A record number of people watched the FIFA 2010 World Cup on ESPN. Even more watched on online and via mobile, listened on radio, checked in online and perused ESPN the Magazine.
In short, FIFA's famed futbol tourney provided ESPN with a unique laboratory to examine multiplatform behavior of consumer and the results of cross-platform advertising.
The first take away from the study, dubbed ESPN XP, was that multiple platforms don't cannibalize TV viewing, said Glenn Enoch, vice president integrated media research, at ESPN. In fact, the more platforms consumers used, the more TV they watched on average.
For the big numbers, ESPN's research found that 160.5 million American's consumed ESPN content over 31 days. It also had an average TV audience of 3.3 million. It found that 22% of Americans tried a new ESPN platform over the course of the tourney and when the final whistle sounded, the average World Cup consumer averaged using 2.3 platforms per day. The 1.5 million viewers watching World Cup matches online provided a 46% lift in viewership, bringing the total number of consumers to 4.8 million.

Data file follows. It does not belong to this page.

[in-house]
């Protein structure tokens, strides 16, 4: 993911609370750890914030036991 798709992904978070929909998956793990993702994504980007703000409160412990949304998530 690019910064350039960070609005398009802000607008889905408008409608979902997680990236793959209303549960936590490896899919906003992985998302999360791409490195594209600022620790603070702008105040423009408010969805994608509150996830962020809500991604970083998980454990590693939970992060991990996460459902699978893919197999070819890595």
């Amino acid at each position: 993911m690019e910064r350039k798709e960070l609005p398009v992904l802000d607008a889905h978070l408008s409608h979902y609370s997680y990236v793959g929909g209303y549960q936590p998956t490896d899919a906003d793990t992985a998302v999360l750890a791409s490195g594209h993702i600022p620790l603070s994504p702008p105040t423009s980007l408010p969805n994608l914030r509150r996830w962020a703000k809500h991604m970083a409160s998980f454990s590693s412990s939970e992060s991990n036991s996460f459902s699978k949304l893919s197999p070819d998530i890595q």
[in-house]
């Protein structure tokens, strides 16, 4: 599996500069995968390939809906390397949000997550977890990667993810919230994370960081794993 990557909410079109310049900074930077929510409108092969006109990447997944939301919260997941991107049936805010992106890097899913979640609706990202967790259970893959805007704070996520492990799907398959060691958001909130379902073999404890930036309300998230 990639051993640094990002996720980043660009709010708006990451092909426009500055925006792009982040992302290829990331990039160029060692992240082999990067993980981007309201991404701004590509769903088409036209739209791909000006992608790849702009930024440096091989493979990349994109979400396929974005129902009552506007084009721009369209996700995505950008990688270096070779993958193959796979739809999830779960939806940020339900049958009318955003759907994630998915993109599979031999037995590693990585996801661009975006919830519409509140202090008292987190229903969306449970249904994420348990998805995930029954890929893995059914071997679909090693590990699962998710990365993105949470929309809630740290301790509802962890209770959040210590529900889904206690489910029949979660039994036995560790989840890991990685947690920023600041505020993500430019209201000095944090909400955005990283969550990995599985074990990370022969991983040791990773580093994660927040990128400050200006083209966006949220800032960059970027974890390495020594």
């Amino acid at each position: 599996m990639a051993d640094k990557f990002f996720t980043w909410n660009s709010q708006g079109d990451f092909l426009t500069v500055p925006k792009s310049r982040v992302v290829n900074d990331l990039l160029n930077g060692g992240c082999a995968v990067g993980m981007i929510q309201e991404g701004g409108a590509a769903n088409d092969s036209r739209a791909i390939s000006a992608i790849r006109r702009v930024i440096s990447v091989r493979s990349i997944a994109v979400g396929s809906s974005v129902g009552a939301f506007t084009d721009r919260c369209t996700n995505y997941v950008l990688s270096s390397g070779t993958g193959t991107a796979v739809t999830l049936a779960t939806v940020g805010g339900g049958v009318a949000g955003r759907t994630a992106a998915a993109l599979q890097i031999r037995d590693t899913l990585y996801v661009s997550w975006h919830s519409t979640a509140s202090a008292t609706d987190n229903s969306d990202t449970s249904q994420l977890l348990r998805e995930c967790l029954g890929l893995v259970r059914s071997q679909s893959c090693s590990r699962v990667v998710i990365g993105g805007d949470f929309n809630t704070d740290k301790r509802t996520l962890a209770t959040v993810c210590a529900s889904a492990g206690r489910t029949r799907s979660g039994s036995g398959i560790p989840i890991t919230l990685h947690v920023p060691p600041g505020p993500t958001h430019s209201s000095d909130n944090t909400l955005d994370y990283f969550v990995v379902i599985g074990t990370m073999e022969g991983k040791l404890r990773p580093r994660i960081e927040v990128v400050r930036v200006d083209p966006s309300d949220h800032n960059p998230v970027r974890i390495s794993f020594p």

Platform use is driven by the location of the consumer. At home TV is the screen of choice, while at the office, the Internet is the best available platform. For out of home, radio is big, while mobile tends to be used both out of home and in home.
Cross platform is not a zero-sum game, Enoch said.
For advertising, Enoch said that degree multiple platform exposure strengthened ad campaigns. For one advertiser, awareness of a new product rose from 52% using TV and mobile to 78% when the magazine was added to the mix. Radio increased the awareness to 85% and the Internet ratcheted it up to 86%.
"The more platforms, the more the affinity for these brands grew, also purchase intent," he said.
Different platforms appear to have different strengths in terms of achieving specific marketing goals, such as unaided recall, slogan retention and purchase intent.
Enoch said that ESPN is in the middle of performing similar cross-platform measurement for its college and pro football coverage.
Enoch said ESPN's goal was to move cross-platform measurement from being a special project to a standard practices with links to existing media currencies and ad performance research.
"We're not here to replace existing currencies," he said. "We just need to understand how to get them to play together."